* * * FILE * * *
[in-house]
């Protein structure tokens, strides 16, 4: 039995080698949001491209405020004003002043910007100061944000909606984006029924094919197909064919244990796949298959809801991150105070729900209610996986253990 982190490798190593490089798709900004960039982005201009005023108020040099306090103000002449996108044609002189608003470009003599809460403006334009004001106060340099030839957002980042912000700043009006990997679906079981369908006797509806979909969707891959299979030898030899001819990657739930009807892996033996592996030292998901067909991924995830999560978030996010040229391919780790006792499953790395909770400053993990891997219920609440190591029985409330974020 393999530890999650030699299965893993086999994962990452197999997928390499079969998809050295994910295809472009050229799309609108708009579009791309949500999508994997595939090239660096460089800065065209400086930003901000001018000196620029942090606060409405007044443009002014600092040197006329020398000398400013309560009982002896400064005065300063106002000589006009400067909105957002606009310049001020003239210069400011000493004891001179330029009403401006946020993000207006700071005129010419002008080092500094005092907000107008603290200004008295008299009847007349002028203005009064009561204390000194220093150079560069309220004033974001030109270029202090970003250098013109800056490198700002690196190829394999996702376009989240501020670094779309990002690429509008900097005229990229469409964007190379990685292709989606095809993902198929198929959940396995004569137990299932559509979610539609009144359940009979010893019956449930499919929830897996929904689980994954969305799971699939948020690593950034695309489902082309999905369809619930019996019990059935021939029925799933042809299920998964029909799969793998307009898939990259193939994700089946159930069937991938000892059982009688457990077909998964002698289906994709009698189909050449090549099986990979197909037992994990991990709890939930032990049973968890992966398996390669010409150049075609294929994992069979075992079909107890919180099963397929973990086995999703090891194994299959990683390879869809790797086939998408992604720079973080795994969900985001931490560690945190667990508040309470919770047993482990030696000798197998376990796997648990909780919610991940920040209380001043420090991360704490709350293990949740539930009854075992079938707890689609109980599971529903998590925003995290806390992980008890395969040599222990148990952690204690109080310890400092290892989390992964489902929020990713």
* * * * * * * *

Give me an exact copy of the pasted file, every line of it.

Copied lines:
[in-house]
């Protein structure tokens, strides 16, 4: 039995080698949001491209405020004003002043910007100061944000909606984006029924094919197909064919244990796949298959809801991150105070729900209610996986253990 982190490798190593490089798709900004960039982005201009005023108020040099306090103000002449996108044609002189608003470009003599809460403006334009004001106060340099030839957002980042912000700043009006990997679906079981369908006797509806979909969707891959299979030898030899001819990657739930009807892996033996592996030292998901067909991924995830999560978030996010040229391919780790006792499953790395909770400053993990891997219920609440190591029985409330974020 393999530890999650030699299965893993086999994962990452197999997928390499079969998809050295994910295809472009050229799309609108708009579009791309949500999508994997595939090239660096460089800065065209400086930003901000001018000196620029942090606060409405007044443009002014600092040197006329020398000398400013309560009982002896400064005065300063106002000589006009400067909105957002606009310049001020003239210069400011000493004891001179330029009403401006946020993000207006700071005129010419002008080092500094005092907000107008603290200004008295008299009847007349002028203005009064009561204390000194220093150079560069309220004033974001030109270029202090970003250098013109800056490198700002690196190829394999996702376009989240501020670094779309990002690429509008900097005229990229469409964007190379990685292709989606095809993902198929198929959940396995004569137990299932559509979610539609009144359940009979010893019956449930499919929830897996929904689980994954969305799971699939948020690593950034695309489902082309999905369809619930019996019990059935021939029925799933042809299920998964029909799969793998307009898939990259193939994700089946159930069937991938000892059982009688457990077909998964002698289906994709009698189909050449090549099986990979197909037992994990991990709890939930032990049973968890992966398996390669010409150049075609294929994992069979075992079909107890919180099963397929973990086995999703090891194994299959990683390879869809790797086939998408992604720079973080795994969900985001931490560690945190667990508040309470919770047993482990030696000798197998376990796997648990909780919610991940920040209380001043420090991360704490709350293990949740539930009854075992079938707890689609109980599971529903998590925003995290806390992980008890395969040599222990148990952690204690109080310890400092290892989390992964489902929020990713």